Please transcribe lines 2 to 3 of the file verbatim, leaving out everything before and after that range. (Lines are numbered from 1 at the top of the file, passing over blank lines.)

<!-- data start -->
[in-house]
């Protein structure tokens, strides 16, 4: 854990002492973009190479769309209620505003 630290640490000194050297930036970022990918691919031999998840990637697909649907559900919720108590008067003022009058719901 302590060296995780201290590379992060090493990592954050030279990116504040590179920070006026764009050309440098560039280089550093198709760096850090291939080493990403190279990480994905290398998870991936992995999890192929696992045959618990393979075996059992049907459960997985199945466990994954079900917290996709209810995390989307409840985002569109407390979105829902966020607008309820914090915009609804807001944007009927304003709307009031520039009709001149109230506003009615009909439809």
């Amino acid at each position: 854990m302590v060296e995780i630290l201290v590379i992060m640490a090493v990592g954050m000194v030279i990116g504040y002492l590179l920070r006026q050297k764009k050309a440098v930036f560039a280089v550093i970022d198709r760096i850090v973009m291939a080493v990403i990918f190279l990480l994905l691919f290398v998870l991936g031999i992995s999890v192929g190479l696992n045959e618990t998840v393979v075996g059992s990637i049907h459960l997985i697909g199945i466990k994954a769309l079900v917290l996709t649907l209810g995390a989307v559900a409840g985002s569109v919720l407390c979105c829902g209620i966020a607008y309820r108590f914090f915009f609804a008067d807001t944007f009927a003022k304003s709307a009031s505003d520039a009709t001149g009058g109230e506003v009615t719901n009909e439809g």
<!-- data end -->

């Protein structure tokens, strides 16, 4: 854990002492973009190479769309209620505003 630290640490000194050297930036970022990918691919031999998840990637697909649907559900919720108590008067003022009058719901 302590060296995780201290590379992060090493990592954050030279990116504040590179920070006026764009050309440098560039280089550093198709760096850090291939080493990403190279990480994905290398998870991936992995999890192929696992045959618990393979075996059992049907459960997985199945466990994954079900917290996709209810995390989307409840985002569109407390979105829902966020607008309820914090915009609804807001944007009927304003709307009031520039009709001149109230506003009615009909439809």
């Amino acid at each position: 854990m302590v060296e995780i630290l201290v590379i992060m640490a090493v990592g954050m000194v030279i990116g504040y002492l590179l920070r006026q050297k764009k050309a440098v930036f560039a280089v550093i970022d198709r760096i850090v973009m291939a080493v990403i990918f190279l990480l994905l691919f290398v998870l991936g031999i992995s999890v192929g190479l696992n045959e618990t998840v393979v075996g059992s990637i049907h459960l997985i697909g199945i466990k994954a769309l079900v917290l996709t649907l209810g995390a989307v559900a409840g985002s569109v919720l407390c979105c829902g209620i966020a607008y309820r108590f914090f915009f609804a008067d807001t944007f009927a003022k304003s709307a009031s505003d520039a009709t001149g009058g109230e506003v009615t719901n009909e439809g």